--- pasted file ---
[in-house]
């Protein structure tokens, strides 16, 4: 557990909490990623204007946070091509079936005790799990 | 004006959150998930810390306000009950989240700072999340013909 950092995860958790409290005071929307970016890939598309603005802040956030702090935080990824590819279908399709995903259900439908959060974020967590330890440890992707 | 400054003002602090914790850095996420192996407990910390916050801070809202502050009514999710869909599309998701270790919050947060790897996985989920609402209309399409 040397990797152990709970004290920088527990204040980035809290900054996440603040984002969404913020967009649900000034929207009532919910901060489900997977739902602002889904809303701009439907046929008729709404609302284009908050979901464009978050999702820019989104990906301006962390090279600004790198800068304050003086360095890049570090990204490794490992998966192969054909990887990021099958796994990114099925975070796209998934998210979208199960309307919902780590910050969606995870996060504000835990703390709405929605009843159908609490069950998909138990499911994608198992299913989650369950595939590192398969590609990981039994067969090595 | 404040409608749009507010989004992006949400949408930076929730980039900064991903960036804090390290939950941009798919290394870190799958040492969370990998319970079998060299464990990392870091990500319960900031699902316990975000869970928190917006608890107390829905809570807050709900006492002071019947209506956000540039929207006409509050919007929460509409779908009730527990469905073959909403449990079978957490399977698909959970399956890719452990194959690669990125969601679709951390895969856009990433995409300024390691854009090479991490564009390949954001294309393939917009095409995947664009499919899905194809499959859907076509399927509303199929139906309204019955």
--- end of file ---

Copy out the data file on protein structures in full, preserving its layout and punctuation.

[in-house]
């Protein structure tokens, strides 16, 4: 557990909490990623204007946070091509079936005790799990 | 004006959150998930810390306000009950989240700072999340013909 950092995860958790409290005071929307970016890939598309603005802040956030702090935080990824590819279908399709995903259900439908959060974020967590330890440890992707 | 400054003002602090914790850095996420192996407990910390916050801070809202502050009514999710869909599309998701270790919050947060790897996985989920609402209309399409 040397990797152990709970004290920088527990204040980035809290900054996440603040984002969404913020967009649900000034929207009532919910901060489900997977739902602002889904809303701009439907046929008729709404609302284009908050979901464009978050999702820019989104990906301006962390090279600004790198800068304050003086360095890049570090990204490794490992998966192969054909990887990021099958796994990114099925975070796209998934998210979208199960309307919902780590910050969606995870996060504000835990703390709405929605009843159908609490069950998909138990499911994608198992299913989650369950595939590192398969590609990981039994067969090595 | 404040409608749009507010989004992006949400949408930076929730980039900064991903960036804090390290939950941009798919290394870190799958040492969370990998319970079998060299464990990392870091990500319960900031699902316990975000869970928190917006608890107390829905809570807050709900006492002071019947209506956000540039929207006409509050919007929460509409779908009730527990469905073959909403449990079978957490399977698909959970399956890719452990194959690669990125969601679709951390895969856009990433995409300024390691854009090479991490564009390949954001294309393939917009095409995947664009499919899905194809499959859907076509399927509303199929139906309204019955």